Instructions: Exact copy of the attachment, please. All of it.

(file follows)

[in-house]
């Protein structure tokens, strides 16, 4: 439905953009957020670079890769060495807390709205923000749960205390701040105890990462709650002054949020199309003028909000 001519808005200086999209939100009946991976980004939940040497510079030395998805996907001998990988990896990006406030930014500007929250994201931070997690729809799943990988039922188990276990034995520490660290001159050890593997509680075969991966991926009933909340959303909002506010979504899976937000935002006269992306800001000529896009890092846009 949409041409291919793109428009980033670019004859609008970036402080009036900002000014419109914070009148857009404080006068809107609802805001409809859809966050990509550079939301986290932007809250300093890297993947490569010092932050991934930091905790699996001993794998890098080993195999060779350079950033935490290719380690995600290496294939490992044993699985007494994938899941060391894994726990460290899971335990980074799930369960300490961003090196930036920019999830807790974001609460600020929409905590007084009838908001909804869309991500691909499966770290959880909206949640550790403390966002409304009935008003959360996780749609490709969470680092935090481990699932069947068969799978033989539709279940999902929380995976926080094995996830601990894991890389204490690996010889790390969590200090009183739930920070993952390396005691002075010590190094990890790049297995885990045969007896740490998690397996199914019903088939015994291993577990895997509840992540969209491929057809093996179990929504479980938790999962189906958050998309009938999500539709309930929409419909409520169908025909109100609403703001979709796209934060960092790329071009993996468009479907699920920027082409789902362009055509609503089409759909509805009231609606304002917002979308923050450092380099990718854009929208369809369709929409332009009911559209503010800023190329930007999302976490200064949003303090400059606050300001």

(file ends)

[in-house]
């Protein structure tokens, strides 16, 4: 439905953009957020670079890769060495807390709205923000749960205390701040105890990462709650002054949020199309003028909000 001519808005200086999209939100009946991976980004939940040497510079030395998805996907001998990988990896990006406030930014500007929250994201931070997690729809799943990988039922188990276990034995520490660290001159050890593997509680075969991966991926009933909340959303909002506010979504899976937000935002006269992306800001000529896009890092846009 949409041409291919793109428009980033670019004859609008970036402080009036900002000014419109914070009148857009404080006068809107609802805001409809859809966050990509550079939301986290932007809250300093890297993947490569010092932050991934930091905790699996001993794998890098080993195999060779350079950033935490290719380690995600290496294939490992044993699985007494994938899941060391894994726990460290899971335990980074799930369960300490961003090196930036920019999830807790974001609460600020929409905590007084009838908001909804869309991500691909499966770290959880909206949640550790403390966002409304009935008003959360996780749609490709969470680092935090481990699932069947068969799978033989539709279940999902929380995976926080094995996830601990894991890389204490690996010889790390969590200090009183739930920070993952390396005691002075010590190094990890790049297995885990045969007896740490998690397996199914019903088939015994291993577990895997509840992540969209491929057809093996179990929504479980938790999962189906958050998309009938999500539709309930929409419909409520169908025909109100609403703001979709796209934060960092790329071009993996468009479907699920920027082409789902362009055509609503089409759909509805009231609606304002917002979308923050450092380099990718854009929208369809369709929409332009009911559209503010800023190329930007999302976490200064949003303090400059606050300001």